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I know that if you have a list of numbers then you just separate them with a comma and then add "and" at the end. I also know that if you a have a long number like 78654 then you don't do any punctuating at all. What I need to know is what to do with a single number.

closed as off-topic by Centaurus, user66974, Edwin Ashworth, Nicole, Fattie May 31 '15 at 3:54

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    78 654 is a single number. Perhaps you mean a single-digit number. This has been answered elsewhere. – Edwin Ashworth May 30 '15 at 22:17
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With 1 number there is only 1 option: just write it like a word in a sentence (although in this example they should be written 'one').

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Punctuating Numbers

  • If you have a number with three or less digits no comma or space is required.
  • If you have a number with four digits a comma or space is usually optional, e.g. 1,000 can be written as "1000", "1,000" or "1 000".
  • If you have a number with more than four digits a comma or space should be used, e.g. 10,000 would be written as "10,000" or "10 000".

I also believe you were asking about how to list punctuated numbers. This would be done like this:

10,000, 20,000, 30,000 and 40,000.

or like this:

10 000, 20 000, 30 000 and 40 000.

If you want to list single-digit numbers then you would do it like this:

1, 2, 3 and 4.

or like this:

One, two, three and four.

Writing Numbers in Full

This mainly depends on which style manual you use.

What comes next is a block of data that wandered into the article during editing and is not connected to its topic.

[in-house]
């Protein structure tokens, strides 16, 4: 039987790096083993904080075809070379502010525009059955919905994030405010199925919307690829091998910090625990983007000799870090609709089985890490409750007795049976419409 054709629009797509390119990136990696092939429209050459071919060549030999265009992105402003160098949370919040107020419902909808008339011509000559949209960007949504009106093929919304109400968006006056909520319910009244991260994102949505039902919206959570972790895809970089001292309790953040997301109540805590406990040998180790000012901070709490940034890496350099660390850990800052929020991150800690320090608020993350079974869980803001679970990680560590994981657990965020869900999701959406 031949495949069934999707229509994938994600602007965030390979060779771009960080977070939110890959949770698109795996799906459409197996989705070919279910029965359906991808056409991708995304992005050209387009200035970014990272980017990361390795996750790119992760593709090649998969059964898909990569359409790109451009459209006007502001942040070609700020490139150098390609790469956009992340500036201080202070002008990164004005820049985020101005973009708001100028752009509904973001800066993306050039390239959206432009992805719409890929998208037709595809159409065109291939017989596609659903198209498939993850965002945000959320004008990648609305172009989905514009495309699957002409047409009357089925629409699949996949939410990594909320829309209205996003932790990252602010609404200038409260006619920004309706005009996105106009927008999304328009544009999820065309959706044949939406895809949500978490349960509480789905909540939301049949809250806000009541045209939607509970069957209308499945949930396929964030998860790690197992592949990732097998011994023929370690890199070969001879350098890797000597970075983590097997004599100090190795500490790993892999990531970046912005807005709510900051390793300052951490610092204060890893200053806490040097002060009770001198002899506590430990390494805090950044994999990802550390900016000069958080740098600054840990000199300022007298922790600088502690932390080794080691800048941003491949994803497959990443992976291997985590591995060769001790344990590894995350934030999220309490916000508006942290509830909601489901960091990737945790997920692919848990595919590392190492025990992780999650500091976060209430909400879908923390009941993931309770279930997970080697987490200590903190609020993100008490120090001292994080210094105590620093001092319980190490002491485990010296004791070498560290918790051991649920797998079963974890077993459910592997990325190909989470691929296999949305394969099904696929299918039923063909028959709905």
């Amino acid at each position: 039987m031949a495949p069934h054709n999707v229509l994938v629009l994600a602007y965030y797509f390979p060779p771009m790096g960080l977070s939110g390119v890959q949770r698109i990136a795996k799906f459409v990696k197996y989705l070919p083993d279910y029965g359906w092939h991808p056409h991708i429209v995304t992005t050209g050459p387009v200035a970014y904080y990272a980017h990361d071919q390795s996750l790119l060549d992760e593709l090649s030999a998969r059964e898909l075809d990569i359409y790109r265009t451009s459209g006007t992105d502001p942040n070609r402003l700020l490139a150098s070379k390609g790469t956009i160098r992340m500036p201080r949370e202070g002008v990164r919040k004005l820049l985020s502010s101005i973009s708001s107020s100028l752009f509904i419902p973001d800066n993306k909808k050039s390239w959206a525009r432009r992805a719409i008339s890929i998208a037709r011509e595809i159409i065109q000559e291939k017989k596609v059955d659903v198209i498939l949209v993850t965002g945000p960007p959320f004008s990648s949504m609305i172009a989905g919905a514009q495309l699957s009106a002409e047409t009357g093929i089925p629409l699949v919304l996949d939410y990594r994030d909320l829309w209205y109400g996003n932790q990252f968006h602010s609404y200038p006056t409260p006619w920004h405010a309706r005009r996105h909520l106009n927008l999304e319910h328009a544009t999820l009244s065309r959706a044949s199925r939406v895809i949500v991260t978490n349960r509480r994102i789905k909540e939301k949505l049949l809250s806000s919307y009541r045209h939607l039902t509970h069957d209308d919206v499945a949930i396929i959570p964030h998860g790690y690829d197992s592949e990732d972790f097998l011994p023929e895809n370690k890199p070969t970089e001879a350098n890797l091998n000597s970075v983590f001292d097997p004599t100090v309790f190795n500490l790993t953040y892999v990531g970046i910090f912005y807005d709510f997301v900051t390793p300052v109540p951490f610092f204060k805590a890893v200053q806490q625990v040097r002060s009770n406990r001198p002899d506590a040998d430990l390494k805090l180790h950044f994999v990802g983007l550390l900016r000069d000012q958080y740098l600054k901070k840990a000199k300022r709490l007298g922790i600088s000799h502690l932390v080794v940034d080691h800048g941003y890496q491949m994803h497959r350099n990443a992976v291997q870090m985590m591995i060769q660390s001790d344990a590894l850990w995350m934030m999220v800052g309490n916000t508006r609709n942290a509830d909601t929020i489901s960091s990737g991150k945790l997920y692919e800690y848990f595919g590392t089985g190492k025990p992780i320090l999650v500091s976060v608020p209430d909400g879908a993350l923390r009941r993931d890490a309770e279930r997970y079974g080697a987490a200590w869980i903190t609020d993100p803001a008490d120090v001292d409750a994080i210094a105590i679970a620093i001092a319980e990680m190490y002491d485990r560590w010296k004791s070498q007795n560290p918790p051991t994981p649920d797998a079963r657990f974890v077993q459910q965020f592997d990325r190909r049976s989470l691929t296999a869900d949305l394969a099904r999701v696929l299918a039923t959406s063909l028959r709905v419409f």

As a general rule numbers from zero to ten are written in full, e.g. "one", "two" and "three".

You may also encounter these rules:

  • Numbers with three digits or less should be written in full, e.g. 150 would become "one hundred and fifty".
  • Numbers that appear at the start of a paragraph or chapter, unless they are part of a date or a year, should be written in full.
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The general rule for single-digit numbers is to spell them out.

For general writing, most guides agree that you should use words for the numbers one through nine, [...]

So, if you wanted to say that you have 5 apples, you would write:

I have five apples.

For longer numbers, it can depend on the style you're using and what type of document you're writing:

[continued from above] but for larger numbers the rules vary wildly from style guide to style guide. Some say to use words for the numbers one to one hundred, one to ten, any word that can be written with one or two words, and so on.

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